Everyone is called by God to know Him, love Him, and serve Him in a unique way. I had to discover my unique way. And now I can see how it continues to unfold in my life in community. Reflecting on my personal vocation story renews my dedication and my sense of purpose in life.
As a child I was touched by the magazines that talked and portrayed the poor around the world. I thought that missionary work would be my calling. In high school, that awareness expanded to see the needs of people all around me in daily situations. In college I was attracted further to topics of faith and poverty, so I decided to major in Theology. The opportunity to be a missionary finally came to me when I was a junior in college. I heard a sermon about the U. S. mission territory in the Appalachian Mountains. Within a few months I was on my way to Kentucky for the first time.
That first experience led to others. I was drawn to that life. The service seemed to be about accepting people and sharing the simple joys of life while trying to help people attain the basic needs of life. Though all of this deepened within me what I now see as my Franciscan calling, I still had not met the Franciscans. My faith was becoming more important to me and religious life in general was real for me, but I did not think of joining a community. I was not attracted to any of the five congregations I had had in school as teachers or with whom I lived. I loved the individuals and what they stood for but was not attracted to what I would now call the spirit of their congregations. It never crossed my mind to go looking for the right congregation. God had to do most of the work for me.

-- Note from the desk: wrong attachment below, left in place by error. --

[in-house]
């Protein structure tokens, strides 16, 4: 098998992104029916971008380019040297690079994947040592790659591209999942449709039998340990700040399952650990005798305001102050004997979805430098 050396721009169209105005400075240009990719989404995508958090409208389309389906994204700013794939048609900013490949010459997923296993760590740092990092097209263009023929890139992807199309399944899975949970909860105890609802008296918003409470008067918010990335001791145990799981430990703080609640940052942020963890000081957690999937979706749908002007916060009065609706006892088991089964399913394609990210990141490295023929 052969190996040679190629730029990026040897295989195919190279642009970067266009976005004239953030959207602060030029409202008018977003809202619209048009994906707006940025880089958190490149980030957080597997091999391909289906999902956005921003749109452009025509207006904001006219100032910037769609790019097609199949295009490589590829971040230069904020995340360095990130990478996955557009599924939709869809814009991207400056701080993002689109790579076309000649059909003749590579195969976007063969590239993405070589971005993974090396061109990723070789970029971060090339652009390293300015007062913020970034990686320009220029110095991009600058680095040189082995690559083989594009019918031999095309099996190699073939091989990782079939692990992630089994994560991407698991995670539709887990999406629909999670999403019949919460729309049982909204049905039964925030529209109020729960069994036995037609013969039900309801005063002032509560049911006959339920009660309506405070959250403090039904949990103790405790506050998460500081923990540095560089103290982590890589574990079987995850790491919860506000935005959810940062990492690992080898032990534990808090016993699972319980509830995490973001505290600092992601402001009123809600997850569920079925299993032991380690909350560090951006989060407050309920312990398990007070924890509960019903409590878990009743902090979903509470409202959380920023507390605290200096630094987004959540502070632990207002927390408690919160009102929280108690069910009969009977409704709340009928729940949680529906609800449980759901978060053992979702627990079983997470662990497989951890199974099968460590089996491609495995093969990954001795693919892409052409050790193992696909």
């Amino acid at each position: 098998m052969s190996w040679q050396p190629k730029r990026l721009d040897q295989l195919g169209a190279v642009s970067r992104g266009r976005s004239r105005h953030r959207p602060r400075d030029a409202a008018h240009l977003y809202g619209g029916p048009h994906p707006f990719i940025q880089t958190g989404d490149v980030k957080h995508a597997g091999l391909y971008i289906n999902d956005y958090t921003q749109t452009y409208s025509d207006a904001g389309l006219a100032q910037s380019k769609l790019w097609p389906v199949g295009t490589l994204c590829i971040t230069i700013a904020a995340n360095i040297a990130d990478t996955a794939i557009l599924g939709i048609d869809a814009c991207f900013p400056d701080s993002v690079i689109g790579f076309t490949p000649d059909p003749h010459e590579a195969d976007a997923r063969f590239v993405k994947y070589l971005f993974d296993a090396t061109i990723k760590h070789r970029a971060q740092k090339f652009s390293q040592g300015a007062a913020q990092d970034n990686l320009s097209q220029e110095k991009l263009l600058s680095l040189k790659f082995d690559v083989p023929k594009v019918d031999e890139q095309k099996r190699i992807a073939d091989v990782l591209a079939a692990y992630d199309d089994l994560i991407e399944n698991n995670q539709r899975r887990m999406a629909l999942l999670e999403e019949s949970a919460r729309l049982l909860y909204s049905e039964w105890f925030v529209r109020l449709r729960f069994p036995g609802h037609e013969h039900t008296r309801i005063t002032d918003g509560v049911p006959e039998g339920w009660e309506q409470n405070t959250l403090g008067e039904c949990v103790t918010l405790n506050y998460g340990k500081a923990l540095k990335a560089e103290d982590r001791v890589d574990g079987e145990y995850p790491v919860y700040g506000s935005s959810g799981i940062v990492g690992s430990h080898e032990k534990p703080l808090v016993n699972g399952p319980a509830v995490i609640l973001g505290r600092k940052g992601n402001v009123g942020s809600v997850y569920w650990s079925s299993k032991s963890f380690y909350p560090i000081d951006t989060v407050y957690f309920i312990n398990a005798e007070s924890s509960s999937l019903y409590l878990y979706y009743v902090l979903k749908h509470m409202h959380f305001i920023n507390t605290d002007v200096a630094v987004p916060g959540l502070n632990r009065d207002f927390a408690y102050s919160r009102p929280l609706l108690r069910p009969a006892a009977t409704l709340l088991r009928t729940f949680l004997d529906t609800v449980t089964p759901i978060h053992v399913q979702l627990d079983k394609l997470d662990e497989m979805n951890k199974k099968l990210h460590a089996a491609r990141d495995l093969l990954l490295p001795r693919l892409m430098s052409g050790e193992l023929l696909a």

The identification with the spirit of Joliet Franciscans came at a later time when I was serving full time in Kentucky. I knew that I did not have to be a religious to be active in the mission of the Church. However, when I met the Joliet Franciscans, I knew my journey took a new step.
Three Joliet Franciscans had come to volunteer for several weeks in the summer. I was not looking to grasp their spirit, but while they prayed together, played together and gave themselves to the people and the work, they had a joy that was special. Their spirit captured mine. There was a sense of being myself with them that I could not ignore.
The rest, as they say, is history. I look back at this part of the story and one of the things that strikes me is the naturalness of each step. I felt lead by life and by the Spirit. I was eventually called to high school ministry as teacher and campus minister for many years, both in Illinois and Colorado. In that ministry I was once again discovering that call to the poor in my work with youth, organizing with my coworkers many mission trips for students and service clubs and activities. I’ve also had opportunities to serve in congregation ministry and leadership, meeting sisters from all over the world and coming to know my own sisters and associates in new ways. Francis found what was his to do. I continue to find what is mine and what is ours to do. Each day this journey in poverty, in community, in service continues. The call is ongoing.